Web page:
One of Debbie and my most rewarding experiences on this trip was visiting the excited children in the schools. Debbie very much enjoyed handing out bright colored pencils until she was overwhelmed with demand. The children and the teachers treated us with great respect and curiosity. We felt like we were on Safari only we were the animals. We were introduced by one of the teachers as Mongoloids as they compared our facial features and skin color with theirs. Nearly all had never seen an entire white family. We were the movie-stars and they were the Paparazzi with no cameras. Austin returns to the Village (Dengwe) when we leave tomorrow to help Taylor replace the thatch on Taylor’s hut and learn and enjoy other aspects of village life. Hopefully he will post an entry as well after his longer visit. By their generosity, Taylor was concerned we were causing a minor localized recession. Were it only to be recessions in the Western world were caused by excessive generosity. Austin, as Taylor’s brother, will be accepted into the community as a working member and will not cause such a disturbance by himself.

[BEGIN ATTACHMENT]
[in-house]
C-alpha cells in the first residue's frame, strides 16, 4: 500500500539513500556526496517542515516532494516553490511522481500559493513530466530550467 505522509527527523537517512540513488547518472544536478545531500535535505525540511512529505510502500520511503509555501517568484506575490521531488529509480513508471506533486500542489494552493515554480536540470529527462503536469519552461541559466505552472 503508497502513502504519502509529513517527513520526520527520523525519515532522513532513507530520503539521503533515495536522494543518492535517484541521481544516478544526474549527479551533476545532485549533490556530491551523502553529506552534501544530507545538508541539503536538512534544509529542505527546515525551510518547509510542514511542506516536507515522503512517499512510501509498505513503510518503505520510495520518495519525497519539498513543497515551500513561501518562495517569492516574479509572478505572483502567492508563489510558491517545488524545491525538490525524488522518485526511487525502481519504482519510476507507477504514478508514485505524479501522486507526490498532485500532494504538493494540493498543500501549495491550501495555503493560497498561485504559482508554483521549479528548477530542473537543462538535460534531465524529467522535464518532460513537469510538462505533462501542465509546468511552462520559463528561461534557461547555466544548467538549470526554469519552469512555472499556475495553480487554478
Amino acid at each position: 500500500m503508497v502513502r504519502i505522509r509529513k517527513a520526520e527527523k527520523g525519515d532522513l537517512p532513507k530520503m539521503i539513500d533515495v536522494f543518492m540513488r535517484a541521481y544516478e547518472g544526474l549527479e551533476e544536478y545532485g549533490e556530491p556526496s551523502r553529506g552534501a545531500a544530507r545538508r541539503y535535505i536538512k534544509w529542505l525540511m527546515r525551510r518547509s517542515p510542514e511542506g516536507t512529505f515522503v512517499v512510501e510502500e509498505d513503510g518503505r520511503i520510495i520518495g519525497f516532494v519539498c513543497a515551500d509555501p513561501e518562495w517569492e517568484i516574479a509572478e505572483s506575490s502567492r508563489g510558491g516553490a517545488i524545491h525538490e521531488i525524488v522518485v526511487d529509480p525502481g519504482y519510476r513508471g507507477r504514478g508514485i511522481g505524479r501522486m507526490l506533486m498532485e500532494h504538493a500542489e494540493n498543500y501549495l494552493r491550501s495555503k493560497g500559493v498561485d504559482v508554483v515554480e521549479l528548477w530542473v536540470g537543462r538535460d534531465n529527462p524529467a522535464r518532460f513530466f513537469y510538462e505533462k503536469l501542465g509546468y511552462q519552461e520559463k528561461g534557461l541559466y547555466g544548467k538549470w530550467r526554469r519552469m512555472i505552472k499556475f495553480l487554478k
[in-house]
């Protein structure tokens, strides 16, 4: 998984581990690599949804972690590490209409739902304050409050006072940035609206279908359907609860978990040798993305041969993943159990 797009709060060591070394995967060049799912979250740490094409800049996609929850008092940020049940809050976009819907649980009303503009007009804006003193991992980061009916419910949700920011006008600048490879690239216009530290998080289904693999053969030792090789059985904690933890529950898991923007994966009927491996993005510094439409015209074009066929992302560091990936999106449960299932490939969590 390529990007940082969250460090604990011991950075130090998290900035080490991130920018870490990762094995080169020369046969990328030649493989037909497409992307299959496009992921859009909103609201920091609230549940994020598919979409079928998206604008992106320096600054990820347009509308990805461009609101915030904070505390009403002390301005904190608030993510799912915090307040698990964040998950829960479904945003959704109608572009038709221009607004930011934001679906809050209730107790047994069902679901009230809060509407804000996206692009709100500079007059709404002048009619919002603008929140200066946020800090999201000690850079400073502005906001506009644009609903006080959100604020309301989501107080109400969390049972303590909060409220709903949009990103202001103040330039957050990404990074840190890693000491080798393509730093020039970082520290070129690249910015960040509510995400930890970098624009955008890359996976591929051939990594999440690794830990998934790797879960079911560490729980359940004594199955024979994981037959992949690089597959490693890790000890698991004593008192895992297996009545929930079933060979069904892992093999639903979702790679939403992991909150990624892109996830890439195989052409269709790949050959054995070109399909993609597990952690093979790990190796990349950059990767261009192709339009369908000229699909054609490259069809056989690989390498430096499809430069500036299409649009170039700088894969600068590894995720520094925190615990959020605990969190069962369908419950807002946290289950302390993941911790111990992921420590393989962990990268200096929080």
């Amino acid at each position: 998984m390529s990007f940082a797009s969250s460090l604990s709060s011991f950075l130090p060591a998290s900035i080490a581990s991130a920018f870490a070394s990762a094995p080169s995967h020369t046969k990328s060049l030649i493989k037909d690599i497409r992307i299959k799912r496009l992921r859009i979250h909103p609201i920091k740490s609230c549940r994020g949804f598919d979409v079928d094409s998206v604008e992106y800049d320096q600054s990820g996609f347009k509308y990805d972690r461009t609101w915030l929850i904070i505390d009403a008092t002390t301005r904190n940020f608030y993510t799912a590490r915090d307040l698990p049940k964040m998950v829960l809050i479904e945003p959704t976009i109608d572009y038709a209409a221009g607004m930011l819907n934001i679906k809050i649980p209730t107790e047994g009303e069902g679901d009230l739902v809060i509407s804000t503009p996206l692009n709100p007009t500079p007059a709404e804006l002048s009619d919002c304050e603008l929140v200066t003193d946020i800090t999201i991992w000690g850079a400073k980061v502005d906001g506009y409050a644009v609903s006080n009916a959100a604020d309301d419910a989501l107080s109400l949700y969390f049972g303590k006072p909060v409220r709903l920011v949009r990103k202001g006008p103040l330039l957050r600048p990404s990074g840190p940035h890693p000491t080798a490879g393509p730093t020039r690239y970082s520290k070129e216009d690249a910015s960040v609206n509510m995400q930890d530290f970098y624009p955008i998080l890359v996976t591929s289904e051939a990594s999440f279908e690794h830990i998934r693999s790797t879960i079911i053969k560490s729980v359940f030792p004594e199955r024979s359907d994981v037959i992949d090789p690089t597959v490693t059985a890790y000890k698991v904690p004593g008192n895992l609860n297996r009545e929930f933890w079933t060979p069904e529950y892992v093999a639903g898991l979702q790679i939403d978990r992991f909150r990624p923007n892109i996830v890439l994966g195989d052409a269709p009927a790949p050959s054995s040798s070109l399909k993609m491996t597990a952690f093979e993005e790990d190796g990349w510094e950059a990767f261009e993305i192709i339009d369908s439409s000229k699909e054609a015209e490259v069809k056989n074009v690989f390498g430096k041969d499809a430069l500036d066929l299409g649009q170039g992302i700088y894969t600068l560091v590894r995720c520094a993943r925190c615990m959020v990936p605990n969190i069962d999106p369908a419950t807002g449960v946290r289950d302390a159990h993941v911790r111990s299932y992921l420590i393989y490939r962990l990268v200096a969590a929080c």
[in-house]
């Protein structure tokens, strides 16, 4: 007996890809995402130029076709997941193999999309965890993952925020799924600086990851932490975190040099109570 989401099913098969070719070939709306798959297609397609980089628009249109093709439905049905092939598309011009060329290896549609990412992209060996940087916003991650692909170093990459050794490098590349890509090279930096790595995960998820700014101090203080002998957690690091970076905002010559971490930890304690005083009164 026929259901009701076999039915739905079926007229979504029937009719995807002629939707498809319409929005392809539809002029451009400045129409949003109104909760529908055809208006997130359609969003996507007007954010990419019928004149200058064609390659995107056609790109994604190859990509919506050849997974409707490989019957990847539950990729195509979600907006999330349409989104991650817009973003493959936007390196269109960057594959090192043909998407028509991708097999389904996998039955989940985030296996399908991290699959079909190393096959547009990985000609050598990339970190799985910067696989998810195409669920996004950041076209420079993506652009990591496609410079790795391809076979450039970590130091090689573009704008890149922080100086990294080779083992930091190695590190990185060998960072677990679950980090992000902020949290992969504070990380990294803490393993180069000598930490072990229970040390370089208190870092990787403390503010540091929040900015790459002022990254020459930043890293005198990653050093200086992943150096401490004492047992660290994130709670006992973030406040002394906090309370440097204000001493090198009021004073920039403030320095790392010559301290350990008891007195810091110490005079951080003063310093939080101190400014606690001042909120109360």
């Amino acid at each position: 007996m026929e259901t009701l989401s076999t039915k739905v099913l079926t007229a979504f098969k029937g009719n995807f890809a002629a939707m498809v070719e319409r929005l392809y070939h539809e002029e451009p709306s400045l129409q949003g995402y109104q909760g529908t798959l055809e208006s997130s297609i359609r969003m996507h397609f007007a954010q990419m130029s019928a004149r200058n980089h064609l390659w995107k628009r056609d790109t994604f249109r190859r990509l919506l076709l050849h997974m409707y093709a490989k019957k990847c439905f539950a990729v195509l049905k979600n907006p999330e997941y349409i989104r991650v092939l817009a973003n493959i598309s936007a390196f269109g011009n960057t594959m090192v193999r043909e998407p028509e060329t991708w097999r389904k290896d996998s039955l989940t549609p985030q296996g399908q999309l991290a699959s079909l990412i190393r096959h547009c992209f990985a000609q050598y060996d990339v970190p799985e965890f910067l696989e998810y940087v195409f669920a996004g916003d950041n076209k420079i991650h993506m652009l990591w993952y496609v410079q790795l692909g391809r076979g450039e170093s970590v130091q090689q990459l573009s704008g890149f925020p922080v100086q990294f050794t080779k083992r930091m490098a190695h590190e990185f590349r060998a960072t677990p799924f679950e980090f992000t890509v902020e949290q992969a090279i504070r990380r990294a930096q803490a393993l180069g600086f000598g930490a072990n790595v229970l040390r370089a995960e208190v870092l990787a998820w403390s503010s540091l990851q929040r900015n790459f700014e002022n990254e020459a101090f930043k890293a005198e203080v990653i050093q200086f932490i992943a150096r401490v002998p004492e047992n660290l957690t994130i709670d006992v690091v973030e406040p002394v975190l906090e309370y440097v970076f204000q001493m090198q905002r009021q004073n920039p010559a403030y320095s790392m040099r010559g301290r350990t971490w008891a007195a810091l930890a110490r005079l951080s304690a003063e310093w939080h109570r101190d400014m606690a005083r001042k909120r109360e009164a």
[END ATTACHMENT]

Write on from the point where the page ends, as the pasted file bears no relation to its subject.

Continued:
When talking to the students in class, I asked how many aspired to leave the Village upon attaining adulthood. Only a few brave hands went up. One wanted to be a “generalist”…she meant Journalist. Another, a surgeon. Several wanted to be Pirates…which I found disturbing until I figured out after much discussion that they meant Pilot. None wanted to be miners, but that is where much of their monetary advancement is most possible.